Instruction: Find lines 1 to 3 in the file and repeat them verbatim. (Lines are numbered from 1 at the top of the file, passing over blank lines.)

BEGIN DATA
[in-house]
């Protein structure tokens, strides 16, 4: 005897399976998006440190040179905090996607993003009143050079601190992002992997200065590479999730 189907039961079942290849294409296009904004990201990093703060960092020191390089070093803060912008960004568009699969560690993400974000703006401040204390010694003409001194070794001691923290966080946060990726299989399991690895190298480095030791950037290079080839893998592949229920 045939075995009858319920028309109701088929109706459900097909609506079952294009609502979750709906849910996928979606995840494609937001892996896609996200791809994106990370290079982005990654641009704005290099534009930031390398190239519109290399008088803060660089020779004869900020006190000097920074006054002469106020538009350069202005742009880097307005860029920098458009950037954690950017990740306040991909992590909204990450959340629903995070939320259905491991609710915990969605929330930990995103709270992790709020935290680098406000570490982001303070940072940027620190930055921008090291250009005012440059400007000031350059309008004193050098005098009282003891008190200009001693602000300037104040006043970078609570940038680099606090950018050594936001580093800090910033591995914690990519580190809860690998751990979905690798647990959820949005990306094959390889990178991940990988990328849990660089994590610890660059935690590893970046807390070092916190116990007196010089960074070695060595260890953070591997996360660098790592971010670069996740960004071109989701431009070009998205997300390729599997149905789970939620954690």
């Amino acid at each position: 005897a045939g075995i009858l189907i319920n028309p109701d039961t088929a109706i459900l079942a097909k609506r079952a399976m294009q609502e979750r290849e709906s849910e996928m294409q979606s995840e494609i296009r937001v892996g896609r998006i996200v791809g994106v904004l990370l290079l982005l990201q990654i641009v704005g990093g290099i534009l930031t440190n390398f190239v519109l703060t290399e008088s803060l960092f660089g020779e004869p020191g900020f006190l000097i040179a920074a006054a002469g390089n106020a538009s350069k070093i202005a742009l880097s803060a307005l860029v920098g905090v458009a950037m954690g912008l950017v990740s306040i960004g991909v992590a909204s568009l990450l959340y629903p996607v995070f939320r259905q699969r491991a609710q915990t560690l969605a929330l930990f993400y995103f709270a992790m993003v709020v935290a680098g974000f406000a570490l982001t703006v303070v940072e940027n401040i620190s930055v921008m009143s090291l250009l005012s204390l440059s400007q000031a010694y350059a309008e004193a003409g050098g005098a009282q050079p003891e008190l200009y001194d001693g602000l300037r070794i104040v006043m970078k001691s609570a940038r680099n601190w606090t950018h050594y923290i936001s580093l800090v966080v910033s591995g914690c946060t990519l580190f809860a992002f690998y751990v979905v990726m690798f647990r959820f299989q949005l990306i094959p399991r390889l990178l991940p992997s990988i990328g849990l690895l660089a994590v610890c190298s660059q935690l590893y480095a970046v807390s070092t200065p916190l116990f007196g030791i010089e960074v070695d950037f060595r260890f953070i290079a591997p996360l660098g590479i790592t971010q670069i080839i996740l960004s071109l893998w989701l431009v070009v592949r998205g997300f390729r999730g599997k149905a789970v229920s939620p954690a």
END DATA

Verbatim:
[in-house]
């Protein structure tokens, strides 16, 4: 005897399976998006440190040179905090996607993003009143050079601190992002992997200065590479999730 189907039961079942290849294409296009904004990201990093703060960092020191390089070093803060912008960004568009699969560690993400974000703006401040204390010694003409001194070794001691923290966080946060990726299989399991690895190298480095030791950037290079080839893998592949229920 045939075995009858319920028309109701088929109706459900097909609506079952294009609502979750709906849910996928979606995840494609937001892996896609996200791809994106990370290079982005990654641009704005290099534009930031390398190239519109290399008088803060660089020779004869900020006190000097920074006054002469106020538009350069202005742009880097307005860029920098458009950037954690950017990740306040991909992590909204990450959340629903995070939320259905491991609710915990969605929330930990995103709270992790709020935290680098406000570490982001303070940072940027620190930055921008090291250009005012440059400007000031350059309008004193050098005098009282003891008190200009001693602000300037104040006043970078609570940038680099606090950018050594936001580093800090910033591995914690990519580190809860690998751990979905690798647990959820949005990306094959390889990178991940990988990328849990660089994590610890660059935690590893970046807390070092916190116990007196010089960074070695060595260890953070591997996360660098790592971010670069996740960004071109989701431009070009998205997300390729599997149905789970939620954690």
């Amino acid at each position: 005897a045939g075995i009858l189907i319920n028309p109701d039961t088929a109706i459900l079942a097909k609506r079952a399976m294009q609502e979750r290849e709906s849910e996928m294409q979606s995840e494609i296009r937001v892996g896609r998006i996200v791809g994106v904004l990370l290079l982005l990201q990654i641009v704005g990093g290099i534009l930031t440190n390398f190239v519109l703060t290399e008088s803060l960092f660089g020779e004869p020191g900020f006190l000097i040179a920074a006054a002469g390089n106020a538009s350069k070093i202005a742009l880097s803060a307005l860029v920098g905090v458009a950037m954690g912008l950017v990740s306040i960004g991909v992590a909204s568009l990450l959340y629903p996607v995070f939320r259905q699969r491991a609710q915990t560690l969605a929330l930990f993400y995103f709270a992790m993003v709020v935290a680098g974000f406000a570490l982001t703006v303070v940072e940027n401040i620190s930055v921008m009143s090291l250009l005012s204390l440059s400007q000031a010694y350059a309008e004193a003409g050098g005098a009282q050079p003891e008190l200009y001194d001693g602000l300037r070794i104040v006043m970078k001691s609570a940038r680099n601190w606090t950018h050594y923290i936001s580093l800090v966080v910033s591995g914690c946060t990519l580190f809860a992002f690998y751990v979905v990726m690798f647990r959820f299989q949005l990306i094959p399991r390889l990178l991940p992997s990988i990328g849990l690895l660089a994590v610890c190298s660059q935690l590893y480095a970046v807390s070092t200065p916190l116990f007196g030791i010089e960074v070695d950037f060595r260890f953070i290079a591997p996360l660098g590479i790592t971010q670069i080839i996740l960004s071109l893998w989701l431009v070009v592949r998205g997300f390729r999730g599997k149905a789970v229920s939620p954690a």